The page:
On May 19, Microsoft officially announced that it would be retiring the Internet Explorer desktop application on June 15, 2022. Following suit, WordPress, the internet’s largest provider of open-source websites, will also drop support for Internet Explorer websites and apps.
“This is not a surprise,” said Lightburn front-end developer Corey Megown. “Internet Explorer is considered a legacy browser, which is not often updated and falls outside of what most agencies consider a standard range of support. Popular browsers like Google Chrome, Mozilla Firefox, and Microsoft Edge are all updated quite frequently – sometimes as often as 2-3 times a week – and therefore are considered evergreen.”
In general, the rule of thumb for supporting different versions of evergreen browsers spans the last two major versions for most agencies. At the time of writing, Google Chrome’s current major version is 90, which means your agency, web development partner, or IT team will support versions 89 and 90. However, since these browsers are updated so often, issues with a specific versioning is rare and usually addressed seamlessly by supporting providers.
The frequent updates in evergreen browsers typically contain bug fixes and security patches. Still, they can also include implementations of modern features for use in website development. These modern features are agreed upon by both the design/development community and the World Wide Web Consortium (W3C), which is the closest thing to a governing body for web technology and standards agencies have. The features can streamline certain aspects of development or improve performance, making the web experience better for internet users and providers. This is also why there are very clear web best practices for development, design, and other digital services. However, these modern features aren’t readily available in legacy browsers. The problem arises when utilizing these modern features meets the business requirement of supporting a legacy browser such as Internet Explorer. This doesn’t merely cause frustration for developers but can cost businesses a significant amount of money in time spent adjusting (or rewriting) code and performing additional browser testing.
Internet Explorer, installed by default on Windows, was only updated with major releases of the Windows operating system itself. “Along with Microsoft being deeply embedded into software, companies, and organizations across the world, we’re all but guaranteed to see Internet Explorer still kickin’ around in one form or another into the 2030s,” stated Megown. Fortunately for the average consumer, new installations of Windows now also come with Microsoft Edge, which is installed by default to automatically shift users to a better browser with little friction. Microsoft themselves are considering the Microsoft Edge browser the future for their organization, improving compatibility, streamlining productivity, and providing better security.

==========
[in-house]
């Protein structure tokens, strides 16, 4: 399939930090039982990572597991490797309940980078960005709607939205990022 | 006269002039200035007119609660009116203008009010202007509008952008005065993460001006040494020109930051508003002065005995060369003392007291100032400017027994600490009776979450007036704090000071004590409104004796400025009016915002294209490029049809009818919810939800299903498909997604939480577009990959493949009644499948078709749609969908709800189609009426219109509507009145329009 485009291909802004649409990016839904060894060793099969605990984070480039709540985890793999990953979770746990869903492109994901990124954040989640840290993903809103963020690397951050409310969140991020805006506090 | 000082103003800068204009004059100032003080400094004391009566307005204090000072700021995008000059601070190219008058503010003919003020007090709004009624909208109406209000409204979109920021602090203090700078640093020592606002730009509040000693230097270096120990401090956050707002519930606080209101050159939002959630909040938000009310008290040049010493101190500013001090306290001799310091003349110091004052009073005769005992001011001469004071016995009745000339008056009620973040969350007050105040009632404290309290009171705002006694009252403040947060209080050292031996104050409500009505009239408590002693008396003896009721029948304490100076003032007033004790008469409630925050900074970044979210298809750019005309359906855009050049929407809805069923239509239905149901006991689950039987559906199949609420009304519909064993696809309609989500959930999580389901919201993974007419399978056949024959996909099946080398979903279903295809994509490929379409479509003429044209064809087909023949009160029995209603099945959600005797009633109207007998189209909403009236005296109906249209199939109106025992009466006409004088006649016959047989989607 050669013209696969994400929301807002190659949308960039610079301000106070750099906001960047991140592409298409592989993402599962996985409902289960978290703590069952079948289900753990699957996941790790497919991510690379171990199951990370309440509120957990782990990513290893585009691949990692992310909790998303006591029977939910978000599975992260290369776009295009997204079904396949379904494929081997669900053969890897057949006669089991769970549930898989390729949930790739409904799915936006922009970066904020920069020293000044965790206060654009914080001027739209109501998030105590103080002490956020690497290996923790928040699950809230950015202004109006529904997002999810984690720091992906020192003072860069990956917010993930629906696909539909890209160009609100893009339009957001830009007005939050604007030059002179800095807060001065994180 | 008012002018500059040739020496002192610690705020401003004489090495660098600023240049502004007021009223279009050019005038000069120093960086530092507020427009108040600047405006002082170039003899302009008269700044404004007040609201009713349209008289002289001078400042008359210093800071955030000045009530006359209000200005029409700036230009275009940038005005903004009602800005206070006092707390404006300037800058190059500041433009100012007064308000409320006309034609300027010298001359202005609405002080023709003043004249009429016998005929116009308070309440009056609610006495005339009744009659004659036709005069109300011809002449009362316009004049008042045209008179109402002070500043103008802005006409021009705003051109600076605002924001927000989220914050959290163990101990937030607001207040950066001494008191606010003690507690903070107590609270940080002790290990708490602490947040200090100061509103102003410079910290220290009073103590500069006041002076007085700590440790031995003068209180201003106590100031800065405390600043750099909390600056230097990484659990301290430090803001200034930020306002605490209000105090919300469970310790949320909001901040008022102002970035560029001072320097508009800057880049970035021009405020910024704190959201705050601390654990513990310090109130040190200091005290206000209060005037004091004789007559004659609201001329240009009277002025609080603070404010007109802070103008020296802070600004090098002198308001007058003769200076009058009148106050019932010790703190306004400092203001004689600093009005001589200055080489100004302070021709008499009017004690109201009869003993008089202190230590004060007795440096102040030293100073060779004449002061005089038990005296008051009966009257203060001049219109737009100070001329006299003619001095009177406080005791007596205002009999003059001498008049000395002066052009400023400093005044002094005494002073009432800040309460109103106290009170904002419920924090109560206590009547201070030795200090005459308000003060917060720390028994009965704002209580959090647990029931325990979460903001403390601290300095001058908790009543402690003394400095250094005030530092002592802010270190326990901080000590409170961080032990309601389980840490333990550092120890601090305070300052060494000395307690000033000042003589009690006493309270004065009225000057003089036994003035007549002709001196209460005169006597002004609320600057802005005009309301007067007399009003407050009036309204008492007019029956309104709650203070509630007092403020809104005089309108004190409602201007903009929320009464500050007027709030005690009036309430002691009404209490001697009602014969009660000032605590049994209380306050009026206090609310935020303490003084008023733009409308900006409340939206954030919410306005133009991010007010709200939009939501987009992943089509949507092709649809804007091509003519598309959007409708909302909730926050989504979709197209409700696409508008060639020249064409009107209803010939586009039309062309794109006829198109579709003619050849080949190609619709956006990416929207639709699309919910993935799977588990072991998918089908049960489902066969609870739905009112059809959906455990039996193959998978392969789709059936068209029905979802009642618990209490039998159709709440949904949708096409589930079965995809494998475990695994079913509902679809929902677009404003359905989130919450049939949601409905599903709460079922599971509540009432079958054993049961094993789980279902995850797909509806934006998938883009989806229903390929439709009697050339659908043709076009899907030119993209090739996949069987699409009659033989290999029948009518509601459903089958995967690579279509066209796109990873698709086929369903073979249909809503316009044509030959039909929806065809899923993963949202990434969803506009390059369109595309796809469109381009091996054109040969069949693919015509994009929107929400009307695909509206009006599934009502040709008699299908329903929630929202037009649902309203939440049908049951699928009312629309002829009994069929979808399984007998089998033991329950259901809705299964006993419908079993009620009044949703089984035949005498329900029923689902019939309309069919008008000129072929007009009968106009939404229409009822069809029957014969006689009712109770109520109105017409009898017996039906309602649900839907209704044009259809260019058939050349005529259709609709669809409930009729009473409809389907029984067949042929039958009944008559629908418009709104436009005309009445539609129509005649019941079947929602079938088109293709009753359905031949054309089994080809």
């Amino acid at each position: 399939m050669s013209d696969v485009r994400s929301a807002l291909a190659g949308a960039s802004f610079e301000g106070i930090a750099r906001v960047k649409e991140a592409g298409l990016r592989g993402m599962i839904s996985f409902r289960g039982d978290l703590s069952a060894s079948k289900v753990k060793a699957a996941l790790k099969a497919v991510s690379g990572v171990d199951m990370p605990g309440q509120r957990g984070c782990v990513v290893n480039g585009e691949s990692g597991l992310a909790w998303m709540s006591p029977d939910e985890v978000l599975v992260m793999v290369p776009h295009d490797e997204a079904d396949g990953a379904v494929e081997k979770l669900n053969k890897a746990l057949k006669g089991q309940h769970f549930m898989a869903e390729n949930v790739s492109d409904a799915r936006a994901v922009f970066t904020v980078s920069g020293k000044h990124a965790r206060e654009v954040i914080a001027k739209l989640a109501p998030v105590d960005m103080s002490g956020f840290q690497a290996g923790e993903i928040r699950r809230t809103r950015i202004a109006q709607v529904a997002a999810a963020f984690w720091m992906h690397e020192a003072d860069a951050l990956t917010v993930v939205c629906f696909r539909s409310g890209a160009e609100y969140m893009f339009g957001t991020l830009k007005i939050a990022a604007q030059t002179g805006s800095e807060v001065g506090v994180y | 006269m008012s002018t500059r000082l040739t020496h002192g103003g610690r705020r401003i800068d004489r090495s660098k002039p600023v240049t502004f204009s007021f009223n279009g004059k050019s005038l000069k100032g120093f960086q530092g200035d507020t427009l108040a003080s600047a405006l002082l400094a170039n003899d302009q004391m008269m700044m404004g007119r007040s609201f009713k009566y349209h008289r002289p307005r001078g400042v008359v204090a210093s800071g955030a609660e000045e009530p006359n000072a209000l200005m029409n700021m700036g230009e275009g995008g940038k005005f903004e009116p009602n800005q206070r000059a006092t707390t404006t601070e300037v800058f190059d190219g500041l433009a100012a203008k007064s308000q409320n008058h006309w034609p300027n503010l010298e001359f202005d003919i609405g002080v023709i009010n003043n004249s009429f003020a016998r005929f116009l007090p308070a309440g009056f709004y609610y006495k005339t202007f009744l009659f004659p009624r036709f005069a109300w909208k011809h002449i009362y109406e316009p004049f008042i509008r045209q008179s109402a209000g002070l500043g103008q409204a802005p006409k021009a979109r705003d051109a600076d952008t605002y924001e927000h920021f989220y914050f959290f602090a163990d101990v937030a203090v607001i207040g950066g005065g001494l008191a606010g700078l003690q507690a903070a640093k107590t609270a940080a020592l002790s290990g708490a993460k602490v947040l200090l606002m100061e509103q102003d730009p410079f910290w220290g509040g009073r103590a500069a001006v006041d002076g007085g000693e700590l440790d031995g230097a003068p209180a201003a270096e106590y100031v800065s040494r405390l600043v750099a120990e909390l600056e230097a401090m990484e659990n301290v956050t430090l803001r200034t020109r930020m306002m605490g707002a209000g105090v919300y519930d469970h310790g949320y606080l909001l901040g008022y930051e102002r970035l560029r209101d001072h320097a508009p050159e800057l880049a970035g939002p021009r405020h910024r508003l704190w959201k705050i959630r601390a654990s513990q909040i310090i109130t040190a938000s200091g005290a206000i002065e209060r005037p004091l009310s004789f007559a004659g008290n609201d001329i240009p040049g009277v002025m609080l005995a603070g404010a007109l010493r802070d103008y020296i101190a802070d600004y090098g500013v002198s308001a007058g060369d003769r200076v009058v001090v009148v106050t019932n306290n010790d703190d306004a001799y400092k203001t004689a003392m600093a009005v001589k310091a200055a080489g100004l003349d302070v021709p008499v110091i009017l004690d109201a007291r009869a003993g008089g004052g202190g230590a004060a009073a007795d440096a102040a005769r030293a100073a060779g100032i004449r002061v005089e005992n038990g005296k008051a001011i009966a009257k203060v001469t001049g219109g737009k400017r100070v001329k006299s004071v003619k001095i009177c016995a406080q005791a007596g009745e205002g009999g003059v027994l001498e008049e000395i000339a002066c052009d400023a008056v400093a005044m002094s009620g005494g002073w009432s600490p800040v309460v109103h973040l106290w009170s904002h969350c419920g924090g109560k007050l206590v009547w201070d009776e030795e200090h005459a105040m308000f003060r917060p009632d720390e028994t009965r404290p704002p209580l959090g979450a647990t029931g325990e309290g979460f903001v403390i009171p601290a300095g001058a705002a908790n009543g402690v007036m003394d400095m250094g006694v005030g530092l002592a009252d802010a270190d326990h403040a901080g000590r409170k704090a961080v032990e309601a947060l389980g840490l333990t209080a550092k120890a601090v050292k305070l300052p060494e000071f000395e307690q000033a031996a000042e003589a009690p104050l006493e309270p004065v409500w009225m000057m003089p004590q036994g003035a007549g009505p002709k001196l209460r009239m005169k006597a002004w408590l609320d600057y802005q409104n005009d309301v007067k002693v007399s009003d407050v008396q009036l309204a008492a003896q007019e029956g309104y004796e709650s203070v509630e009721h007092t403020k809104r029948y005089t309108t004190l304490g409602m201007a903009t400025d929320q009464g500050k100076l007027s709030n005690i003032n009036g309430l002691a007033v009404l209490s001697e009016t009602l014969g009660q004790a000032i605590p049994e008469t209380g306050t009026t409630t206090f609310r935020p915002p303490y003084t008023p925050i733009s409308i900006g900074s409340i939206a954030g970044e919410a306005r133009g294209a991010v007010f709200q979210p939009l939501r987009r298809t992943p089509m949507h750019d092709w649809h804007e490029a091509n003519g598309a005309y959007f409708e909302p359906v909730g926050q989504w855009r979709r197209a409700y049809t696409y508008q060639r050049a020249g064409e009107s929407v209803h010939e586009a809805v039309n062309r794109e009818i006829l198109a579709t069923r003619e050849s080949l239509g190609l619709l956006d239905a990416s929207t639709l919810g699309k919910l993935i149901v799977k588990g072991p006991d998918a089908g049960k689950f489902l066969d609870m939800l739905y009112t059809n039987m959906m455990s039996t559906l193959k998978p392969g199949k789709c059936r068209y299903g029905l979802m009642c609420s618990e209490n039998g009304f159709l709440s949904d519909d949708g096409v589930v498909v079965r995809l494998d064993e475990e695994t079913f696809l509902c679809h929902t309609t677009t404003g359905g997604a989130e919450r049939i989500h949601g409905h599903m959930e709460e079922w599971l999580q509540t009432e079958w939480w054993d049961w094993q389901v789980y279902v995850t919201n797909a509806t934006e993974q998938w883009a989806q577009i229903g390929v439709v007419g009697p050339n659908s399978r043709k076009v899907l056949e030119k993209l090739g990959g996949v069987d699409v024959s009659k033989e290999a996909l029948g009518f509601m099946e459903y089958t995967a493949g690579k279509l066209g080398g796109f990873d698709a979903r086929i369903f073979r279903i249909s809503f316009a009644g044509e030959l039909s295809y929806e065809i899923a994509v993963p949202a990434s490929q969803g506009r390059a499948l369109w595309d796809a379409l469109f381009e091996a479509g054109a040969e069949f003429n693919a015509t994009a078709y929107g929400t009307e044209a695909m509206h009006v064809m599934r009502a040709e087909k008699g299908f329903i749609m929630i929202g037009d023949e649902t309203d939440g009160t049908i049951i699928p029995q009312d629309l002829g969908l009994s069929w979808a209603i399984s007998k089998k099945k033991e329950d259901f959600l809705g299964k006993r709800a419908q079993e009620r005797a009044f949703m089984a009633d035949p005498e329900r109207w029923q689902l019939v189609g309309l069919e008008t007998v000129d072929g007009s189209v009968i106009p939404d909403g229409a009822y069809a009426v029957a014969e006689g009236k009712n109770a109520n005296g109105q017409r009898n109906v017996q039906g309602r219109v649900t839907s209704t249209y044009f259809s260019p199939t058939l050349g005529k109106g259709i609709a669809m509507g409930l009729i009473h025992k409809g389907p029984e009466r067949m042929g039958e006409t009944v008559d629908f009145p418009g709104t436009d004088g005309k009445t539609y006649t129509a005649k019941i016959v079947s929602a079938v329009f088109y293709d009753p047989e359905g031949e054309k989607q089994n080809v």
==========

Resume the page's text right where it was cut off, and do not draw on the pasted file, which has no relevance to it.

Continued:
So how does this affect Lightburn services and support?
“Building websites is complex work, and the tools we choose affect the outcome. If explicit support for legacy browsers isn’t planned on in advance, we can’t always easily ‘make it work’ after the fact,” continued Megown. “In a perfect world, modern browsers would get the best of everything you put into them, and legacy browsers would at least function in the same basic manner, but that’s not always the case. If one person on the client’s team is using a legacy browser but their own analytics state that less than 1% of their users, can your organization justify the cost of customization and support?”
On average, organizations that are deeply embedded within the Microsoft ecosystem average 1,678 legacy apps. Because of this, it will take time for organizations to fully switch to the Microsoft Edge experience. For developers, even Microsoft notes that “[developers] have been waiting for this day for a very long time.” Internet Explorer has been increasingly difficult to support side-by-side with modern browsers, and “this welcome to change will save time and money for web developers, and their clients.”
While support will continue to be available from Microsoft, WordPress and other third-party contributors will continue to look toward the future. With less than 1% of all Internet users using Explorer, support will be evaluated on a case-by-case basis. Themes and other supporting plug-ins will not be changed. However, they will no longer be evolved or modified. It will be in the best interest of organizations to transition their legacy materials sooner than later to ensure the evolution of your websites and applications are seamless into a more modern environment before integration and support disappear entirely.
If you are a Lightburn client looking to confirm the capabilities or structure of your website or app, please reach out to your dedicated project manager directly. If you are looking to create a new website or application and want to be sure your system is structurally sound before you begin, please give us a call at (414) 347-1866 or email us at firstname.lastname@example.org to speak to an expert.